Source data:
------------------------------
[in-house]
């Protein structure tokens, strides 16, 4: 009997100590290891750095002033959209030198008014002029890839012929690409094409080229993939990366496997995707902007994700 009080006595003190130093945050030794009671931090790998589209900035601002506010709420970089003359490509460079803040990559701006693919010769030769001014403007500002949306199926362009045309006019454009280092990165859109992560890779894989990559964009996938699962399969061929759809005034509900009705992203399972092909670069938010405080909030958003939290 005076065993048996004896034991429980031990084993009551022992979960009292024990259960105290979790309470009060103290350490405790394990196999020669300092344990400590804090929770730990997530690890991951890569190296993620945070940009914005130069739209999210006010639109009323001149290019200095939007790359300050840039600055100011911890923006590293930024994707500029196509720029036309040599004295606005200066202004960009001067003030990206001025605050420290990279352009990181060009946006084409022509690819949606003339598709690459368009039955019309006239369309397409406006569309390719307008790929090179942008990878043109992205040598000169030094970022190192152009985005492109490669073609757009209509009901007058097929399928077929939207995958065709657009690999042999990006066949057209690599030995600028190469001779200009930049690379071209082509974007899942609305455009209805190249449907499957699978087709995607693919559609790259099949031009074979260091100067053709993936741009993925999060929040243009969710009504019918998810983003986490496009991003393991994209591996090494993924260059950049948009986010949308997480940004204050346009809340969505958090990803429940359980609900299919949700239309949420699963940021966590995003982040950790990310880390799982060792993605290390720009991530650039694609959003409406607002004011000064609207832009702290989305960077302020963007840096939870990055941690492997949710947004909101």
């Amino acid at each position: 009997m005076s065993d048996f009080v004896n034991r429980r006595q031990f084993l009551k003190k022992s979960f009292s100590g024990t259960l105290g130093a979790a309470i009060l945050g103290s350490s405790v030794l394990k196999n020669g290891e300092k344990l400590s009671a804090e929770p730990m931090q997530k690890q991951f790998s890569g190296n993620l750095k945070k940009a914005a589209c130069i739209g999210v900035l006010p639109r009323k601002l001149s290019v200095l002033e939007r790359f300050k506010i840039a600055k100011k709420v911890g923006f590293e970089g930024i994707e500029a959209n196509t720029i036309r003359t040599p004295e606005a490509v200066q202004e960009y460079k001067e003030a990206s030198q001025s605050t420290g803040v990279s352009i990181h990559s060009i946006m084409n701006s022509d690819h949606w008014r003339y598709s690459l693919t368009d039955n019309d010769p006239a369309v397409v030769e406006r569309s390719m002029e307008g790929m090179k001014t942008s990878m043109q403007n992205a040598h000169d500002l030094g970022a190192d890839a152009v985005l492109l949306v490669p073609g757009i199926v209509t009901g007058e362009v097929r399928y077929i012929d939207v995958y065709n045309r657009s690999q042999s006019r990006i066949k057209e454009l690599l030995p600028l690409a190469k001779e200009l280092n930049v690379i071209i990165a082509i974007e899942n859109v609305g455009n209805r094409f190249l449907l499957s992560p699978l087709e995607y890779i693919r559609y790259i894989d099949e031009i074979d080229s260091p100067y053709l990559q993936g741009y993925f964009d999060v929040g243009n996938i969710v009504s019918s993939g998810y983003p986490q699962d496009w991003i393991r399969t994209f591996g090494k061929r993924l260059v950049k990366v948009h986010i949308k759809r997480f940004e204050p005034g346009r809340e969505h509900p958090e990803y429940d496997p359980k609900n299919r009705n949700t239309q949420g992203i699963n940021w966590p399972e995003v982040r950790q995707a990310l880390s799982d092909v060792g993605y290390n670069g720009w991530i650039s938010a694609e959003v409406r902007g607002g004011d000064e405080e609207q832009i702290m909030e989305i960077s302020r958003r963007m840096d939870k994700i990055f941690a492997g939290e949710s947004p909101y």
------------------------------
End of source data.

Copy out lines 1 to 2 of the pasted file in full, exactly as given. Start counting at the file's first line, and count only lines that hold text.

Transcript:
[in-house]
């Protein structure tokens, strides 16, 4: 009997100590290891750095002033959209030198008014002029890839012929690409094409080229993939990366496997995707902007994700 009080006595003190130093945050030794009671931090790998589209900035601002506010709420970089003359490509460079803040990559701006693919010769030769001014403007500002949306199926362009045309006019454009280092990165859109992560890779894989990559964009996938699962399969061929759809005034509900009705992203399972092909670069938010405080909030958003939290 005076065993048996004896034991429980031990084993009551022992979960009292024990259960105290979790309470009060103290350490405790394990196999020669300092344990400590804090929770730990997530690890991951890569190296993620945070940009914005130069739209999210006010639109009323001149290019200095939007790359300050840039600055100011911890923006590293930024994707500029196509720029036309040599004295606005200066202004960009001067003030990206001025605050420290990279352009990181060009946006084409022509690819949606003339598709690459368009039955019309006239369309397409406006569309390719307008790929090179942008990878043109992205040598000169030094970022190192152009985005492109490669073609757009209509009901007058097929399928077929939207995958065709657009690999042999990006066949057209690599030995600028190469001779200009930049690379071209082509974007899942609305455009209805190249449907499957699978087709995607693919559609790259099949031009074979260091100067053709993936741009993925999060929040243009969710009504019918998810983003986490496009991003393991994209591996090494993924260059950049948009986010949308997480940004204050346009809340969505958090990803429940359980609900299919949700239309949420699963940021966590995003982040950790990310880390799982060792993605290390720009991530650039694609959003409406607002004011000064609207832009702290989305960077302020963007840096939870990055941690492997949710947004909101």